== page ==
If an item is recovered by an individual and sits on a mantlepiece doesn't really bother me - at least there is a chance it could be passed on/examined by those with an academic interest. The alternative is permanent loss.

    This is of course covered comprehensively by the Receiver of Wreck regulations and to my mind, requires no change to the law.

    Hence the poll...

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    Re: (UK Eyes only) Do you care about the proposed changes in UK Wreck Legislation?

    Quote Originally Posted by lizardland
    IOn the other hand, would a ban on raising "artefacts" be that bad? Considering that most artefacts are merely trophies and sit in divers' sheds and mantlepieces is that such a great loss? How many divers are actually bringing portholes, etc., up for their archaeological merit?
    .
    I dont live in the UK, but this argument has really ticked me off for years. They argue that private collectors are destroying or removing items for there own exclusive private use. But take a look in the museums, just how many displays are from private collections. Most the items they have are on loan or have been donated from private collections. Now take a look (if you can) in the museums basement, they have tons of stuff just boxed away (they dont even know what they have most the time). Stuff that will never be seen by the public, items they dont even know they have and will never be studied (now that in my opion is a crime). Private collector are and have been the single most valuable resorurce to museums in my opinion
    Last edited by James Appel; 7th March 2006 at 17:28.

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    Re: (UK Eyes only) Do you care about the proposed changes in UK Wreck Legislation?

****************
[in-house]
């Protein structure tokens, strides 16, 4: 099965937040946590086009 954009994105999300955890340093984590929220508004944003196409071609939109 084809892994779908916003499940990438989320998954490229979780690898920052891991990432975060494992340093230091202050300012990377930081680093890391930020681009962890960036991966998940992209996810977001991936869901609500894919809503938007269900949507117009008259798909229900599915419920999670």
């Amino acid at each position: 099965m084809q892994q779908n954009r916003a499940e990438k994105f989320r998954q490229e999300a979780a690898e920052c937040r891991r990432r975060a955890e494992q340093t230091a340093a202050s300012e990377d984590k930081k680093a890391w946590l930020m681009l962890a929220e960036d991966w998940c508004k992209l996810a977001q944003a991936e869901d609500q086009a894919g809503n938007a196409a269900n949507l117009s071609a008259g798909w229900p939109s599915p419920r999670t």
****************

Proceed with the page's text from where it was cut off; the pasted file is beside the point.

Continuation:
Quote Originally Posted by James Appel
    I dont live in the UK, but this argument has really ticked me off for years. They argue that private collectors are destroying or removing items for there own exclusive private use. But take a look in the museums, just how many displays are from private collections. Most the items they have are on loan or have been donated from private collections. Now take a look (if you can) in the museums basement, they have tons of stuff just boxed away (they dont even know what they have most the time). Stuff that will never be seen by the public, items they dont even know they have and will never be studied (now that in my opion is a crime). Private collector are and have been the single most valuable resorurce to mesuems in my opinion
    AMEN Brother!!
    Individuals that push this argument really are ignorant to reality in regards to artifact curation. A relatively small percentage of arifacts go on display for the public. Most are boxed away. And in some instances, curation of these objects is dismal at best. Conserved objects must be maintained under specific environmental conditions to insure their preservation. As documented in an American Archaeology article, proper climate-controlled storage appeared to be the exception, rather than the rule. After visiting three universities that stored artifacts from federal lands, a National Park Service archaeologist reported that, “In 99.9 percent of the cases, I felt the storage conditions were substandard." The worst example was described thusly: "The collections were in a storage room where overhead pipes leaked onto the artifacts that were in paper bags. The provenience information written on the bags in pencil was unreadable. All the metal artifacts were rusted. All the bone had turned to mush."
    Perhaps this was just an isolated example of how academic and governmental agencies care for our cultural resources. Not so according to a 1986 report from the Government Accounting Office (GAO). The GAO report, “Problems Protecting and Preserving Federal Archeological Resources,” was based on a questionnaire sent to non-federal repositories that housed federally owned collections. The results were shocking. Twenty-four percent of the respondents had no inventory of their collections; thirty percent had never inspected them for conservation needs. Most records of excavations conducted on U.S. Forest Service and Bureau of Land Management lands prior to 1975 and 1968, respectively, had been lost or destroyed.
    Or, take this episode documented in the article, "Archeological Curation in the 21st Century: Or, Making Sure the Roof Doesn’t Blow Off" by Wendy Bustard, which appeared in Cultural Resource Management published by the U.S. National Park Service: